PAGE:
Djawadi wound up staying the whole day after canceling his flight. Watching Del Toro work helped Djawadi craft a score that, like Iron Man, invited contemporary sounds. “Funnily enough, we also started with an orchestral [arrangement], and Guillermo said, ‘Let’s go more rock ‘n roll,'” he remembers. Out came the guitars again — and for even more rock ‘n roll, Djawadi worked with musician Tom Morello, who helped create the “stuttering effects” in the piece. The unusual beats evoked the mechanics of the machines but also blended into the strings. Though Djawadi says he won’t be working on the sequel — The Maze Runner‘s John Paesano will produce the score — the original theme is probably drift compatible with whatever sounds appear in the upcoming Pacific Rim: Uprising

Game of Thrones  (2011 – Present)

Scoring a song of fire and ice wasn’t easy in the beginning for Djawadi, who had to fine-tune his arrangement to what showrunners David Benioff and Dan Weiss wanted. “David and Dan had a very specific tone in mind for the score,” he says, adding that it couldn’t sound too similar to themes heard in fantasy video games or veer too medieval. “Whenever something sounded cliche for fantasy [genre], they would say no. The idea was always when you hear that music you’ll go, ‘Oh, that’s Game of Thrones.'”

Now, it’s impossible to mistake Djawadi’s opening theme for any other show — and yes, he’s heard the parodies, including the lyrically light Peter Dinklage version. “I love it, it’s hilarious,” he says with a laugh. “The South Park version is funny, too.”

Westworld (2016 – Present)

Working for Westworld was a no-brainer for Djawadi — not because he’s a host, but because he’d worked with creator Jonathan Nolan several times before. After meeting Nolan on Batman Begins, Djawadi collaborated with him on the long-running A.I. drama Person of Interest, which prepared him to tap again into the blood-and-chrome territory for HBO’s heady futuristic series. In fact, Nolan asked Djawadi to come up with themes even before shooting began.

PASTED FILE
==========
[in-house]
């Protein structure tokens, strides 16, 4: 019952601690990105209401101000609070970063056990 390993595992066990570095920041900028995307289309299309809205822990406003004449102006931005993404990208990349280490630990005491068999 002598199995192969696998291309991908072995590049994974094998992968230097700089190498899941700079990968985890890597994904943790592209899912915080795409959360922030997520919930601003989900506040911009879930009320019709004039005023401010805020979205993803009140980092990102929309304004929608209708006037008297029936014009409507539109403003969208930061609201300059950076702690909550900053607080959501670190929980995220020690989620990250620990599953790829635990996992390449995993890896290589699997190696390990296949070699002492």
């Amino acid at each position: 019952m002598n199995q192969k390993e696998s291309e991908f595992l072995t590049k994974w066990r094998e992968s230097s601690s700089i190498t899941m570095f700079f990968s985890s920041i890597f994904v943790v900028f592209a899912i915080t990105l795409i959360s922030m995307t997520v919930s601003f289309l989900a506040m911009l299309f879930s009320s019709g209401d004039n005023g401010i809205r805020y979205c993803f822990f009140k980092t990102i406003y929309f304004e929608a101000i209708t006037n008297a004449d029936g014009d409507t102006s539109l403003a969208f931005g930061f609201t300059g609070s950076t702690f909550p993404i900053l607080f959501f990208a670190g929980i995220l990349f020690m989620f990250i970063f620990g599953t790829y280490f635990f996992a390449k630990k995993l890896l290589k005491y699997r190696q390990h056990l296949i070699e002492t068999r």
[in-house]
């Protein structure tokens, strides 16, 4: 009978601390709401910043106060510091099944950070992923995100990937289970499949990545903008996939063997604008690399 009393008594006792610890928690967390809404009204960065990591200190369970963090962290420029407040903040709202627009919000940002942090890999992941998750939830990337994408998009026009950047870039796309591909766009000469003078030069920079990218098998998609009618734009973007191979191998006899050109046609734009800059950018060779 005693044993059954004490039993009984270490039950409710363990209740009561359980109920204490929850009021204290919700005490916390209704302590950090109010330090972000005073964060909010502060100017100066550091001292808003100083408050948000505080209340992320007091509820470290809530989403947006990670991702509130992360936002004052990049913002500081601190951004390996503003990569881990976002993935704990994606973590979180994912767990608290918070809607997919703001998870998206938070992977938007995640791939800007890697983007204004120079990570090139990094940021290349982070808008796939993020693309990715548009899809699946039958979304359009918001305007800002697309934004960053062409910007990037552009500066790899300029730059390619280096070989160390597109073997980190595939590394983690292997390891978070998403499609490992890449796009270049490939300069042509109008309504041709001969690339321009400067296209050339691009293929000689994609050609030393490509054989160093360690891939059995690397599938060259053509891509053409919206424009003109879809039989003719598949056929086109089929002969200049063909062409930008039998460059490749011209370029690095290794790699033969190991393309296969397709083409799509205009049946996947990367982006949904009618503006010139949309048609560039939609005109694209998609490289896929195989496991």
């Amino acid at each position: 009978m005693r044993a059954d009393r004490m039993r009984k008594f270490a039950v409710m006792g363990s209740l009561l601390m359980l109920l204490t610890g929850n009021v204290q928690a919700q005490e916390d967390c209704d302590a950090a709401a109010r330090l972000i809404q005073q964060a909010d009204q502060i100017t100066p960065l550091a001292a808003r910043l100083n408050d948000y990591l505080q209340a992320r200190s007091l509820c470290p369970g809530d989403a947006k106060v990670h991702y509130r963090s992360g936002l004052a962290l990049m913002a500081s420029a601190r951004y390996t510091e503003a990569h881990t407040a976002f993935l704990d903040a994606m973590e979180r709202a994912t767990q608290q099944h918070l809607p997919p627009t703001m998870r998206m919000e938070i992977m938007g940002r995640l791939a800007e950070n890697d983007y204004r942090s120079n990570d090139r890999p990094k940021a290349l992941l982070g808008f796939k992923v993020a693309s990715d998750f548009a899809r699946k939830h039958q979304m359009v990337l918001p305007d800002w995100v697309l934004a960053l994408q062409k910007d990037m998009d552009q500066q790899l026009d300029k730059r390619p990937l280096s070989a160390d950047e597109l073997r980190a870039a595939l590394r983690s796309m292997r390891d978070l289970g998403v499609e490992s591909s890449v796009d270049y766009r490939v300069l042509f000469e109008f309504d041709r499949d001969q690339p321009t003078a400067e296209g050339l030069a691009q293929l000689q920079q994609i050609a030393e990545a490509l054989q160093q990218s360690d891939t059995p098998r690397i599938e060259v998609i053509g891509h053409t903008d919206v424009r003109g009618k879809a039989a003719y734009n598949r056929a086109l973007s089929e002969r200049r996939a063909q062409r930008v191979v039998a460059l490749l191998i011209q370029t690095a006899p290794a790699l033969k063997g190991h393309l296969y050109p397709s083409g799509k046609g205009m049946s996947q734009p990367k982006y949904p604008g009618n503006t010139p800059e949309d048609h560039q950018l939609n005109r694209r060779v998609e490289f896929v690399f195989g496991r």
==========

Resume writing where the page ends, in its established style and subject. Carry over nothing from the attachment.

As Djawadi wrote away, he tried to bring out the Westworld dichotomies — the future meeting the past, dreams meeting reality — while also emphasizing the piano, which he had used to great effect in Game of Thrones‘ sixth season for “Light of the Seven.” “Nolan wanted piano everywhere because of the player piano,” he says. “What’s really interesting about that score is blending the Western sounds and acoustic guitars and all that and then the electronics, so I got my synthesizers out and did some analog ’70s synthesizer sounds to pay homage to the original.”

In the end, it wasn’t the Westworld twists that surprised Djawadi: He confesses that he never thought fans would pick up on his arrangements for the player piano in Maeve’s (Thandie Newton) saloon, which riffed on modern songs that only made it harder for viewers to figure out when Westworld took place. “I just thought, ‘Oh, it’s just something in the background and people won’t notice,'” he says, “and then people were tweeting every week!” Looks like Djawadi brought fans back online.

Tickets to the Game of Thrones Live Concert Experience can be purchased here.